Full agreement. I lettered one of the W&R gondolas (D&RGW) awhile back and it was a real fight with the lettering. I can tell you I do NOT want to do that again. Ended up fine, but during the process . . . wow.

Tony Thompson             Editor, Signature Press, Berkeley, CA
2906 Forest Ave., Berkeley, CA 94705         www.signaturepress.com
(510) 540-6538; e-mail, tony@...
Publishers of books on railroad history






Re: Decals

Tim O'Connor
 

Bill

The method was described to me (over the phone) by Al Ichelson of
Challenger Imports some years ago, and was used by Samhongsa and other
brass builders. I'd love to see how it is done because you're right the
lettering is applied directly and there is no film at all. It does produce
very slightly raised lettering - think "embossed" - but it also conforms to
rivets perfectly well. I've never tried to remove it (i.e. to change a car
number)
but that might be trickier than with decals.

Tim O'Connor




On my way hom e from Chicagoland
I stopped in the Bay Area and visited a friend wbo is a brass importer.  He showed me some examples of his latest E Unit project.  A process callrd "reverse printing" was used for the numbers in the number boards (the buyer could customize the engine for a specific train). A rather famous detailer of "O" scale engines uses this process which he prints up himself.  W&R Enerprises used this pricess on their Rio Grande gondola process years ago.

With this process only the lettering is transfered to the model (no decal film). I don't know how this works over rivets but will try to find out.  Seems like a real time saver in trimming the decals and hiding the surrounding film.

Is anyone familiar with this process?

Bill Pardie


Re: Decals

Benjamin Hom
 

Bill Pardie wrote:
"He showed me some examples of his latest E Unit project.  A process called "reverse printing" was used for the numbers in the number boards (the buyer could customize the engine for a specific train). A rather famous detailer of "O" scale engines uses this process which he prints up himself.  W&R Enterprises used this process on their Rio Grande gondola process years ago.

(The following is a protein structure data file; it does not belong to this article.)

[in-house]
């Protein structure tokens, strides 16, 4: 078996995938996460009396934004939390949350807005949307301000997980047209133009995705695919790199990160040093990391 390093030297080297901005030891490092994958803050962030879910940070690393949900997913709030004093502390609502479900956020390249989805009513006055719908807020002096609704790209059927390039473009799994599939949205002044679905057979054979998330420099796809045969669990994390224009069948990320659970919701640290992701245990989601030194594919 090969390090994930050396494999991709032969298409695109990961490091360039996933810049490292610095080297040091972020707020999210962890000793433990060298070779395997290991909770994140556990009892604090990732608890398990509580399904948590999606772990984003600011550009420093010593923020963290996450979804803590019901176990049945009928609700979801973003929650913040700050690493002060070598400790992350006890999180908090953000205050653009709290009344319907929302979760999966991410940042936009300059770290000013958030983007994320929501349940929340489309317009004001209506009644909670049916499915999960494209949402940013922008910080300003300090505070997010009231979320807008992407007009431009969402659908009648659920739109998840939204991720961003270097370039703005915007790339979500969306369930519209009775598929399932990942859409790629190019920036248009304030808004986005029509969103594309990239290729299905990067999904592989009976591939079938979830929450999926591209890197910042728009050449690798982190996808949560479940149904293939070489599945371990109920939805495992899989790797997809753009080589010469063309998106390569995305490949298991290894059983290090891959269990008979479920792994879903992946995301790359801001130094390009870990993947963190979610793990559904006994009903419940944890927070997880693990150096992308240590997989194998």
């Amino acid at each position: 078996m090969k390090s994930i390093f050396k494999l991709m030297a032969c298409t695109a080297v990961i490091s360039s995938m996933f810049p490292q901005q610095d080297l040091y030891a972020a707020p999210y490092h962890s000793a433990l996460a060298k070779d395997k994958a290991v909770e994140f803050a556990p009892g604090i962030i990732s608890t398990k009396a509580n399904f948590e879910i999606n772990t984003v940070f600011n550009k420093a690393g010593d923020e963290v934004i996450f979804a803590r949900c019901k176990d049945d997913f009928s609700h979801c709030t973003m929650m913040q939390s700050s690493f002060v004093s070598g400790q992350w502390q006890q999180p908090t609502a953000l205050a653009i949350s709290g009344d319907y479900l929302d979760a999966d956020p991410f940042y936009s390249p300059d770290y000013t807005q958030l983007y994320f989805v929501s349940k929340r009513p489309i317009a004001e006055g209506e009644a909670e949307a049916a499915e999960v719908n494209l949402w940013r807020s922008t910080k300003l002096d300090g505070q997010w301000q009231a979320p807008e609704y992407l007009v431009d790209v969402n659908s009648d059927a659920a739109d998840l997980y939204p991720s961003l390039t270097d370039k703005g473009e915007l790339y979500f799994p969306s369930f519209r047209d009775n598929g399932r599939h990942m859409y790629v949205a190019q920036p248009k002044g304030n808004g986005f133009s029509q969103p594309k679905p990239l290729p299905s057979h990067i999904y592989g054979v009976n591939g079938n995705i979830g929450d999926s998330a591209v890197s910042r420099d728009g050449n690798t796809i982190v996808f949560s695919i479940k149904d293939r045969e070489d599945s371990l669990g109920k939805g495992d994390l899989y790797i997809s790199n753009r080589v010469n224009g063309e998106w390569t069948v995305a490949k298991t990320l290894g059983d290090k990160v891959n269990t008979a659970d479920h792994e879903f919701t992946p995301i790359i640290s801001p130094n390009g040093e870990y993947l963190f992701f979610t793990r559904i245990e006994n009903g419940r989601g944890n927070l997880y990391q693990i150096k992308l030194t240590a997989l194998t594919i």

With this process only the lettering is transferred to the model (no decal film).  I don't know how this works over rivets but will try to find out.  Seems like a real time saver in trimming the decals and hiding the surrounding film.

Is anyone familiar with this process?"

Not a fan of it.  Numbered a brass LIRR cabin car using this system and had a very rough time.  Not having to deal with decal film is a plus and the lettering looks good once you get it on the model; however, the lettering is extremely fragile and great care must be taken while positioning the lettering or it will fall apart.  The cabin car in question went through three different numbers before I got satisfactory results, even though I was lettring over a smooth surface with no raised detail..

This would be far from my first choice for lettering any model.


Ben Hom


Re: Tichy decals (was RE: Decal Adhesive)

Fred Jansz
 

Group, I've used a J. Glow decal set and there was nothing wrong with it. It's the Tichy decals that hurt me. The film is OK, it disappears after few shots of Methoxy-Propanol (Solvaset, Microsol) however, the ink on it is way too thick. In my situation (a DLW car and two PFE reefers) it was so thick it resembled plastic 3D letters in HO. And after the decal film dissolves, the thick white or black ink etches itself into the freshly painted surface. Try to remove the decal from a plastic model and the coat of paint on the car will go, but the decal's paint is very stubborn, it won't let go (or my brake fluid is non aggressive...).
I have never experienced any problems with (in some cases decades old) Champ, Sunshine, Microscale, F&C and Speedwitch decals to name a few. The only decals giving the same problems due to thickness of ink used were some Walthers decal from the 1960's.